You might have a case where there’s one service that breaks and causes eight other services to have issues at the same time. Zooming up to the level of the company, I don’t want all eight teams plus the central team to be debugging the same issue. I want one central team to fix it, and the other eight teams to hear, “FYI, the team that owns the database is fixing it.” You don’t need everyone to panic at the same time, and that’s the complexity you get when you have multiple services.
When you just have one service, now you have a whole bunch of different developers and a whole bunch of different teams all working within the same massive code base. In that situation, you need to be able to ask, who owns this code? There’s probably code from multiple teams all in the stack trace. So which ones of those are most relevant to what the error is, who should own the error, and who should manage it.
How do you stay ahead of the curve in such a rapidly evolving tech landscape?
My first thought is that it isn’t really evolving that fast, with a few notable exceptions.
There are plenty of new things, new frameworks, new languages, and new libraries, but a lot of them take time. For example, Python 3 was launched in 2008, and Python 2 didn’t have end-of-life until 2020. That’s 12 years, which is a pretty long time.
When looking at the front-end, there’s this constant churn of frameworks and constantly new frameworks being created. I see it almost more as a pendulum shift between, let’s shift between rendering on the server side, then rendering on the client side, and then let’s move back to rendering on the server side.
I think there are some really interesting things that have kind of come out, but they’re not that fast-moving, right? I think Rust is amazing, but it’s been quite a bit of time between when Rust started and where it is now. I think it’s still fairly early in its adoption.
My one big exception is LLMs. When ChatGPT first kind of became visible, it was like, wow, this has really taken a big leap forward. There was around a 6-month period when I was constantly in the state of saying – how fast is this going to go, is it going to replace everything instantly?
For me, the answer was I need to understand it at a technical level. I asked questions like:
- What does this thing actually do?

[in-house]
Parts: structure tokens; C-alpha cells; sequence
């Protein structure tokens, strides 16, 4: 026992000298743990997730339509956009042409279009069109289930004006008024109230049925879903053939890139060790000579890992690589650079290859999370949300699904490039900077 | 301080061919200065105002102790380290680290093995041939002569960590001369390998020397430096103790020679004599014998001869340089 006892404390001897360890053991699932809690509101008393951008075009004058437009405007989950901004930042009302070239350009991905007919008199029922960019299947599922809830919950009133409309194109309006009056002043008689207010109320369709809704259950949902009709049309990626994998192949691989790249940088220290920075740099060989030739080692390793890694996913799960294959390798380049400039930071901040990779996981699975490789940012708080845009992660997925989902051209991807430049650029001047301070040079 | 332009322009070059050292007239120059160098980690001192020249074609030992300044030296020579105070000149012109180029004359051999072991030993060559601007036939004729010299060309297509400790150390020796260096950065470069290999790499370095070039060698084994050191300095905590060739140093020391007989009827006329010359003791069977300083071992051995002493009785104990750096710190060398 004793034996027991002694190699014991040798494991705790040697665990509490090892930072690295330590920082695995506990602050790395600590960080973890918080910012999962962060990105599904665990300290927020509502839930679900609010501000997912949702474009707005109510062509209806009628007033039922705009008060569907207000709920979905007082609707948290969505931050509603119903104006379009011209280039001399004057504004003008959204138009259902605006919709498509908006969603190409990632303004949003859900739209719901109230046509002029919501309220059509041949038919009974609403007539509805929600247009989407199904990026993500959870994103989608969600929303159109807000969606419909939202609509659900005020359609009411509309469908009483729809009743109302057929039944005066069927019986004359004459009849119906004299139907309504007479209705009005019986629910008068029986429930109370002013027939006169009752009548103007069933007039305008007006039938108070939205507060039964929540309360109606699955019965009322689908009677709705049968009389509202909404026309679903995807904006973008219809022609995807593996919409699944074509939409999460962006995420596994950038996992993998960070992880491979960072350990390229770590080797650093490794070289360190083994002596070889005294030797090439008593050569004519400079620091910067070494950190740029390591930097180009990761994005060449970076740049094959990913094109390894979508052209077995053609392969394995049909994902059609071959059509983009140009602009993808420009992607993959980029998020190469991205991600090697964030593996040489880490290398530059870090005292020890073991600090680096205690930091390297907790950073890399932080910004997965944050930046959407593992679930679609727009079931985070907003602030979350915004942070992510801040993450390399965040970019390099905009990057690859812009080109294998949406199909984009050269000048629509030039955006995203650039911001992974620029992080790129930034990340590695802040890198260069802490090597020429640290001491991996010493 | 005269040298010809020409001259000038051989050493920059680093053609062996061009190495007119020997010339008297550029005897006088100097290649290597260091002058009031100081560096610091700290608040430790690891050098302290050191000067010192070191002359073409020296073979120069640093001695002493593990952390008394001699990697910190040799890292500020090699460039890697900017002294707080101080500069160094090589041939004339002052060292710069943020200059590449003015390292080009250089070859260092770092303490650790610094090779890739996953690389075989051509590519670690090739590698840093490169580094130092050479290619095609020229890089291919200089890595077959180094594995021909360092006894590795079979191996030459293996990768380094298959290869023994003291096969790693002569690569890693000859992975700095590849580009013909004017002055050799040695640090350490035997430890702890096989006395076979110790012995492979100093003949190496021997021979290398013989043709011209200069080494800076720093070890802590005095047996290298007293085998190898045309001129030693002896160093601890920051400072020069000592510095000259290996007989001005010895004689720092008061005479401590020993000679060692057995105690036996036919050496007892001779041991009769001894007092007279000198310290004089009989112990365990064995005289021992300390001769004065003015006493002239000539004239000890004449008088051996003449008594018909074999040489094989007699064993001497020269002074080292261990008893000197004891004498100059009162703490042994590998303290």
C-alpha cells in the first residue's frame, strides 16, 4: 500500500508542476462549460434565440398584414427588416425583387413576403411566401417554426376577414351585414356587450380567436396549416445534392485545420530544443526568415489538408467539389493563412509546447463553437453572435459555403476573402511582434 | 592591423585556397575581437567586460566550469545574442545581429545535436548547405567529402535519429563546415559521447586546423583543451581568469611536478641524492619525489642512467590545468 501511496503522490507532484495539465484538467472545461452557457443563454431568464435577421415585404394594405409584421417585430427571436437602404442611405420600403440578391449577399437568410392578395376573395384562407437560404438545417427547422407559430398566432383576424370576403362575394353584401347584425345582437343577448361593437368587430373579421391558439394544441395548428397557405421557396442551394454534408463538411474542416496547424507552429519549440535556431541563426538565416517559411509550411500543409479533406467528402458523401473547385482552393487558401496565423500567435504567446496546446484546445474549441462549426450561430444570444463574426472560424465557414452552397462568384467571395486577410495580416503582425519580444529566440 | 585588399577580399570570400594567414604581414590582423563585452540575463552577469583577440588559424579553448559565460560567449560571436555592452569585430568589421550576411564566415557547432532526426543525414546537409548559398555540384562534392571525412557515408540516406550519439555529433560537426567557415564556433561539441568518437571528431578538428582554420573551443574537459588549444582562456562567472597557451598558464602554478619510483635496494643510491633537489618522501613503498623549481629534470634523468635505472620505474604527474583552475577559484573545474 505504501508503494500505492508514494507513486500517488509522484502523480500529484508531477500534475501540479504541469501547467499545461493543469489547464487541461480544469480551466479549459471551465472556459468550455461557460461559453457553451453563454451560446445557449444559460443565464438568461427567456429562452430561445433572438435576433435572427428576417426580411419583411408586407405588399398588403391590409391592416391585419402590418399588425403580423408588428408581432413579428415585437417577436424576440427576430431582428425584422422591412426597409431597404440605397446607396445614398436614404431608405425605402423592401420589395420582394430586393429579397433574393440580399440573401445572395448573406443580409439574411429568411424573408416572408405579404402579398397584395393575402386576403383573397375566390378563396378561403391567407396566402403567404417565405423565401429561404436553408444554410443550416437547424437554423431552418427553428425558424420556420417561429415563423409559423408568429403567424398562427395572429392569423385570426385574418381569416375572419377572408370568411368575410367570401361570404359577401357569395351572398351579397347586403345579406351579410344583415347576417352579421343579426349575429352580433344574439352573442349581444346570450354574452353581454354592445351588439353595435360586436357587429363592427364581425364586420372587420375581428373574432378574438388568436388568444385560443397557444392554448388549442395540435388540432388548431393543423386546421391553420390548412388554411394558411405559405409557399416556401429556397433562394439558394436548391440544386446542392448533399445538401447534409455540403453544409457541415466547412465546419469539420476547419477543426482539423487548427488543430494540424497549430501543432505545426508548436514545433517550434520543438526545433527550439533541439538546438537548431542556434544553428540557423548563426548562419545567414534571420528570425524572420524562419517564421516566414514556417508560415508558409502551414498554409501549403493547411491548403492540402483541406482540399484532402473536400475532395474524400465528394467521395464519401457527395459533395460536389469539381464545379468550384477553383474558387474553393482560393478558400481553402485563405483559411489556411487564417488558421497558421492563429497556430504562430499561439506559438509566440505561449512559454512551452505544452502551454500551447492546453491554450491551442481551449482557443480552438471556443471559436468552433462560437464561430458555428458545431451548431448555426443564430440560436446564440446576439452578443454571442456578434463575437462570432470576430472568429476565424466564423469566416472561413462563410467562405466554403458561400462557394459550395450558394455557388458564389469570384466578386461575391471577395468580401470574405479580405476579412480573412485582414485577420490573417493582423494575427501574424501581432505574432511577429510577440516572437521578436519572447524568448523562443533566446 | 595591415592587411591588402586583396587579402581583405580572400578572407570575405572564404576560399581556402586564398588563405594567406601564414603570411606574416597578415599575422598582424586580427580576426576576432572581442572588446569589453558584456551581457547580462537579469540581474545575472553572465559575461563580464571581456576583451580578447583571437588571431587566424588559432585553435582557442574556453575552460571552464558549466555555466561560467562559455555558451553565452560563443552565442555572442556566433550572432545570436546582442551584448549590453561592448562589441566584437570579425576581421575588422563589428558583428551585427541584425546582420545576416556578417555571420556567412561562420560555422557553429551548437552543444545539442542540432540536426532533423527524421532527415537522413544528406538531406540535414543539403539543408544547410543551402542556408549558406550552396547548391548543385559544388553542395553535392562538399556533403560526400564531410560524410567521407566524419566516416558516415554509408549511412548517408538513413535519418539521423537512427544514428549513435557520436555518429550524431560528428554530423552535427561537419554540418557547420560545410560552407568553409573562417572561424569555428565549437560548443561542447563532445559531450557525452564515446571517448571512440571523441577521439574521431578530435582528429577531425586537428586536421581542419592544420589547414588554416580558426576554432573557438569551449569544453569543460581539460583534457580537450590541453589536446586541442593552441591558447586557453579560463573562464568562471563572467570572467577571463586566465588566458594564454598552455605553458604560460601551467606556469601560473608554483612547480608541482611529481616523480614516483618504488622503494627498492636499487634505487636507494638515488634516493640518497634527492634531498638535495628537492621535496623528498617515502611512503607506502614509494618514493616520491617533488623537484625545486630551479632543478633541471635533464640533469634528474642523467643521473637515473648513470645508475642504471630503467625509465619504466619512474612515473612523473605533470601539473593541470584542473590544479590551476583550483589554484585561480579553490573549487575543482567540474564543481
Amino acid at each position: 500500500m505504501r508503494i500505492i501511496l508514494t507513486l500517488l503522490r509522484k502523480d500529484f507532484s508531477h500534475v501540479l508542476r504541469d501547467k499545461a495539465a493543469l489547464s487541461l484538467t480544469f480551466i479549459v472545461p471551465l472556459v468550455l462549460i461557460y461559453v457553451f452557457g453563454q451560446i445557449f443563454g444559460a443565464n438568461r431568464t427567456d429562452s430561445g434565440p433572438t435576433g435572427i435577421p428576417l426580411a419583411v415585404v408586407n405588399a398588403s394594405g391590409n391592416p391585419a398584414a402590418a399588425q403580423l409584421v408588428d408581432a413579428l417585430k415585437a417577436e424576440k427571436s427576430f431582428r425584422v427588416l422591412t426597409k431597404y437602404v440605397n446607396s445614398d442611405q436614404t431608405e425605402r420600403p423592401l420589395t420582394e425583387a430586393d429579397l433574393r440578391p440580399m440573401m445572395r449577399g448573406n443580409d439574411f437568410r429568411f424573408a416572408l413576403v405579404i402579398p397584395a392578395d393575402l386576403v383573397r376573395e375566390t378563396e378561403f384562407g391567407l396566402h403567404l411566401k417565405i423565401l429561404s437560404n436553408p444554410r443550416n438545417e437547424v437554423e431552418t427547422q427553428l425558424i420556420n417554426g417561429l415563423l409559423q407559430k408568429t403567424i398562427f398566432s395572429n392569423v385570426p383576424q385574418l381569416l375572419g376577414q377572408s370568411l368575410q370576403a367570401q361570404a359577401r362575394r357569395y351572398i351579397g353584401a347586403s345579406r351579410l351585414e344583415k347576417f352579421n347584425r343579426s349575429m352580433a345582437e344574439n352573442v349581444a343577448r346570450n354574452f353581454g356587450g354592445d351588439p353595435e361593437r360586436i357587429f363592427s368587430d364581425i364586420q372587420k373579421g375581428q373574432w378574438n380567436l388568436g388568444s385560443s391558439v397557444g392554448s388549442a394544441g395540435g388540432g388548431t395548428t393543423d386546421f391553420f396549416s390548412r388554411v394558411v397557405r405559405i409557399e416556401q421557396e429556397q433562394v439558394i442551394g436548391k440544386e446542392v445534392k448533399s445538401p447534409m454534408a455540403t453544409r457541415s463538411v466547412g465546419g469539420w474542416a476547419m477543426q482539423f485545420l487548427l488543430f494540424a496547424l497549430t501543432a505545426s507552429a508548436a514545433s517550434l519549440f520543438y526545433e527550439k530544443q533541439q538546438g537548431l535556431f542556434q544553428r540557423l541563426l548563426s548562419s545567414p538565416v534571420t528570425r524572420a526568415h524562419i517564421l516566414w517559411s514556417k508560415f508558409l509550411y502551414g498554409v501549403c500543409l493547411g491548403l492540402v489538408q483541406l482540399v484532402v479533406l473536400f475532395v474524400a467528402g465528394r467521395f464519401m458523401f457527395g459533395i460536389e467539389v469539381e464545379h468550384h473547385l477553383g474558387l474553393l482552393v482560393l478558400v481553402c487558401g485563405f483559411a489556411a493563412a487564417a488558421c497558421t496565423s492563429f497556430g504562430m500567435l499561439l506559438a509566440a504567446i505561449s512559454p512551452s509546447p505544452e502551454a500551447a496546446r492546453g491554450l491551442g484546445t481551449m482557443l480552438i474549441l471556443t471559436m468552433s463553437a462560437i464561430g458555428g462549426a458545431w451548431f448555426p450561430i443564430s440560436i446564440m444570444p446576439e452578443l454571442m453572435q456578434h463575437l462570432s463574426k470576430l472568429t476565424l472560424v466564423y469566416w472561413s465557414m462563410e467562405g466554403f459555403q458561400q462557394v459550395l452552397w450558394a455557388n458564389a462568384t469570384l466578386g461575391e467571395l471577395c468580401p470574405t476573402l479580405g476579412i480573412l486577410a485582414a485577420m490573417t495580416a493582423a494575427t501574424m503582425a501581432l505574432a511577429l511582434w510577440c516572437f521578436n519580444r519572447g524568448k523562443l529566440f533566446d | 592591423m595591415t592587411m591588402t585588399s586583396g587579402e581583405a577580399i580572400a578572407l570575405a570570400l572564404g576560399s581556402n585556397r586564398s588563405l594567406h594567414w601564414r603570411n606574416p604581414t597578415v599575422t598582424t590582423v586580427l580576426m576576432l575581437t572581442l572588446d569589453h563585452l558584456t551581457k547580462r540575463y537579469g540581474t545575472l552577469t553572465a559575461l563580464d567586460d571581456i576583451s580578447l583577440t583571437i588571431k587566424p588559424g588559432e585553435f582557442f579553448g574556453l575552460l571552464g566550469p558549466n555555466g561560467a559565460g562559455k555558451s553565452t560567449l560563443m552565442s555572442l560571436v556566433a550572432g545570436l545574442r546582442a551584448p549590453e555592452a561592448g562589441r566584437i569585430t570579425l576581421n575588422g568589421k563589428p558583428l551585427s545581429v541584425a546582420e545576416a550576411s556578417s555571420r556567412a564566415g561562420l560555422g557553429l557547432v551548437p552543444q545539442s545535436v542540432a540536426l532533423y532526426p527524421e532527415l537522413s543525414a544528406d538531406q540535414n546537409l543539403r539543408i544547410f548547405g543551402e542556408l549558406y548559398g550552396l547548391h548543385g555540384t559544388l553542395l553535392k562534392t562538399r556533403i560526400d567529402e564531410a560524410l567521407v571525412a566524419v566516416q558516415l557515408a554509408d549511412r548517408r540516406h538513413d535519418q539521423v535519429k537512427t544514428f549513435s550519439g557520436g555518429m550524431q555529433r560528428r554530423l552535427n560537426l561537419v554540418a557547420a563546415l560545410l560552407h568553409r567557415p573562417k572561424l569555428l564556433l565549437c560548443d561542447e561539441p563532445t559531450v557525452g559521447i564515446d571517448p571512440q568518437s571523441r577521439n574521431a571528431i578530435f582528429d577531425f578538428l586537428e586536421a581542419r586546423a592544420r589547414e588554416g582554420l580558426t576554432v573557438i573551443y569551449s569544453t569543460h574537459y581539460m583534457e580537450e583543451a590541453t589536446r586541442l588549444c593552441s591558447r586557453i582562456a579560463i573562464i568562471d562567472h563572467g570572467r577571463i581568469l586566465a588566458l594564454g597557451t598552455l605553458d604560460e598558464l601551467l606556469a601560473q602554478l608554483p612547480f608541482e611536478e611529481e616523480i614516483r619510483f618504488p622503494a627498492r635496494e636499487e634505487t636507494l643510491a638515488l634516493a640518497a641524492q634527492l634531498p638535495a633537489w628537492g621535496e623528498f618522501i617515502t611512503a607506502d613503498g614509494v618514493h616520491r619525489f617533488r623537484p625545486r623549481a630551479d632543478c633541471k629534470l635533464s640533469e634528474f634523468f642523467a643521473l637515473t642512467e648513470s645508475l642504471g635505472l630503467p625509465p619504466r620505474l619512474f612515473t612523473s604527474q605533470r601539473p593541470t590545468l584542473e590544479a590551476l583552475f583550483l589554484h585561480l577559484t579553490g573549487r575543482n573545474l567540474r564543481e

- How do I use it?
- What does it make possible?
- How does it throw out old assumptions?
I needed to find answers to these questions before I can decide how we can stay ahead of the curve and implement it in our systems.
What are the common misconceptions about error monitoring that you encounter?
The main one is people think they already have it covered. They’ll say, I already have errors in my logs, or I already have a list of errors that shows up in an APM solution like Datadog or New Relic. Therefore, that must mean I already have error monitoring.
The question is, how do you discover issues? Do you find out about issues because your production alerts about your overall error rate have gone off, or are you finding about them because your customers are telling you things are broken? If that’s what’s happening, then you are already behind the eight ball.
When error monitoring is working, it should be a very localized alert. Just this one thing’s broken, just this one time. It should be in your canary release or just the feature being turned on.
Each time you get an alert, it should be leading to an action. I’m either going to say this thing doesn’t need to be solved right now or it needs to be solved later by another person, so I’m going to turn off that feature in production right now.
I think the main misconception is that people don’t really realize that the detect-triage-fix workflow can exist. They’re saying, errors are my logs, and therefore, I must have error monitoring. It’s night and day between what your workflow looks like when you have to go look through logs to find errors versus when they’re found for you.